COVID: Germans hoard billions due to lockdown spending curbs | News | DW | 28.03.2021
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COVID: Germans hoard billions due to lockdown spending curbs

The amount held in private accounts increased by €182 billion over the past year, the Bundesbank said. Experts say savings have increased due to reduced spending opportunities and extra caution on the part of lenders.

A Euro sculpture in Frankfurt

A Euro sculpture is seen in Frankfurt

Germans are saving billions more than in previous years, due to the effects of the coronavirus pandemic, the Ifo Institute for Economic Research said.

The savings, which increased by billions of euros, are weakening hopes for a consumer boom in the near future.

Between January 2020 and January 2021, the amount held in private household bank accounts increased by €182 billion ($215 billion) to reach €1.73 trillion, according to Germany's central bank.

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"This forecast assumes that households will not spend these savings during the recovery phase and that the savings ratio, which had risen temporarily to around 20% during the two shutdown phases, will return to its pre-crisis level of 11% by the end of 2021," the Ifo report said.

"Nonetheless, there is a chance that at least some of the excess savings will be spent, driving demand. The savings rate would then temporarily fall below 11%."

A hefty 'savings surplus'

The Ifo Institute estimated that the cash represents a "savings surplus" of €100 billion, which it said was likely to rise further in the first quarter. The amount of credit extended to consumers, including in the form of overdrafts, has decreased during the pandemic.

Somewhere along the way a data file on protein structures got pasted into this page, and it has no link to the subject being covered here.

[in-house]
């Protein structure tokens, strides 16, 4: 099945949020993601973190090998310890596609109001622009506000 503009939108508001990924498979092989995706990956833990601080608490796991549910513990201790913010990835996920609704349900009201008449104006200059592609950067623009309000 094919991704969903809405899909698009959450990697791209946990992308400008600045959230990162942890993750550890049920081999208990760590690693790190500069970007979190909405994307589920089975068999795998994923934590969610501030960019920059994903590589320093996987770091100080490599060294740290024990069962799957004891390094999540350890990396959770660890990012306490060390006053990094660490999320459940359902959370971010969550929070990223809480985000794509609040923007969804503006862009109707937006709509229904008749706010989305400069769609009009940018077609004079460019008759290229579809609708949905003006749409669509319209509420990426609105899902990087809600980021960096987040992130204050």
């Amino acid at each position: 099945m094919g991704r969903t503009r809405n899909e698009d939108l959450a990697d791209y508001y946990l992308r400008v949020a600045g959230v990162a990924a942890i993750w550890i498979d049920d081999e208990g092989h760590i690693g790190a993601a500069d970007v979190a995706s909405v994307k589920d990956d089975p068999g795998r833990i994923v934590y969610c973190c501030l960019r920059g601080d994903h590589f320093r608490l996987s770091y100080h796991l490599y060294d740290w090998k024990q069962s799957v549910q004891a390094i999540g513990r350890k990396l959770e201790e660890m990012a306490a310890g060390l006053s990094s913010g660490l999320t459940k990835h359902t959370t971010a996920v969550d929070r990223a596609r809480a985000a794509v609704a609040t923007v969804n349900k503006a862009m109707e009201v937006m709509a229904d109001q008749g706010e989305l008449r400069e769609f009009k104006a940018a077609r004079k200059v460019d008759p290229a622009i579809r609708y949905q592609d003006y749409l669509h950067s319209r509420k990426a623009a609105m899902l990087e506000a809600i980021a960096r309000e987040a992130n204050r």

"Whether there will additional consumer spending on a significant scale will actually occur is questionable," the Ifo report said.

Christian Nau, the head of online price comparison site Check24, estimated that the figures are lower because consumers have less to spend their money on during the lockdowns, and that banks are being more careful about who to lend money to.

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'Fewer opportunities to consume'

"Customers had significantly fewer opportunities to consume," Nau told DPA. "Vacation trips were hardly possible, and even larger acquisitions were not so easy."

The report follows the German constitutional court's decision to suspend the ratification of the €750-billion ($884 billion) EU coronavirus recovery fund, meant to boost the economy in light of trillions in losses. In a statement, judges at the constitutional court in Karlsruhe on Friday said they must first investigate several legal challenges against the debt-financed investment plan.

Lawmakers' approval of the fund marked a breach in a German taboo against pooled debt. German leaders have argued that it was necessary to get the EU back on the road to growth after the pandemic pummeled the economy.

With material from DPA